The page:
Abdulkarim M. Meraya M.S., Ph.D., Nilanjana Dwibedi Ph.D., Kim Innes Ph.D., Sophie Mitra Ph.D., Xi Tan Ph.D., Usha Sambamoorthi Ph.D.
To examine the race‐stratified relationships between labor income and health among working‐age adults in the United States.
Data from eight waves of the Panel Study of Income Dynamics from 1999 through 2013 were used for this study.
The study utilized a retrospective observational longitudinal design with repeated measures of labor income and health measures. System‐generalized method of moment and heteroscedasticity‐based instrument regressions were used to examine the relationships between labor income and physical and mental health measures, respectively. Dynamic panel models were used to examine the effect of loss in income on health measures.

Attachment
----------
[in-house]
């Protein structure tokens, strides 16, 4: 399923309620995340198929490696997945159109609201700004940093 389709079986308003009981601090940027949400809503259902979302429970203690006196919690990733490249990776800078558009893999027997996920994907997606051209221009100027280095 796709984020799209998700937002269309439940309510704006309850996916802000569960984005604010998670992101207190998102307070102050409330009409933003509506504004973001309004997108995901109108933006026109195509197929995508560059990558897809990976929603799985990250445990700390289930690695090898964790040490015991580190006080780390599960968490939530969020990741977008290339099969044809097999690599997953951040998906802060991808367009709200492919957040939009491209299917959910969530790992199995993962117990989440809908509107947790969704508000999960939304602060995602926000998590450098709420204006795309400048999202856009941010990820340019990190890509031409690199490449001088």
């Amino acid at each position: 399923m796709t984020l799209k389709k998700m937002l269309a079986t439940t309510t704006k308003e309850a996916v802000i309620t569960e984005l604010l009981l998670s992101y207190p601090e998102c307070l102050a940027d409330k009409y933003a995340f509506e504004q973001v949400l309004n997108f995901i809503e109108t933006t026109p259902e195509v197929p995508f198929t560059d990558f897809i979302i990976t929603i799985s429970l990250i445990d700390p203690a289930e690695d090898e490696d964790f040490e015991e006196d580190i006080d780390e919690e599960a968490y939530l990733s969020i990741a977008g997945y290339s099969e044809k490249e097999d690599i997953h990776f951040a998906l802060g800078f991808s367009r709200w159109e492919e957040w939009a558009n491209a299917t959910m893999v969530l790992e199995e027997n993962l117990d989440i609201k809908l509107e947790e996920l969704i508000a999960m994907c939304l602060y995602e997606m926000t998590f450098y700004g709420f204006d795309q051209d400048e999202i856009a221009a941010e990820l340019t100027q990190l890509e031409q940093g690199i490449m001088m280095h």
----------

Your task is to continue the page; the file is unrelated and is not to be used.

We performed secondary data analysis.
Adults in higher labor income quartiles had better self‐rated health than those in the lowest quartile regardless of racial group. The relationship between labor income and psychological distress varied by race groups. Reductions in labor income were associated with increases in psychological distress among whites only.
These findings suggest heterogeneous relationships between labor income and overall health across racial groups. Our results highlight the need to provide safety nets for adults who experience a decline in income to prevent deterioration in health.
Data Collection/Extraction Methods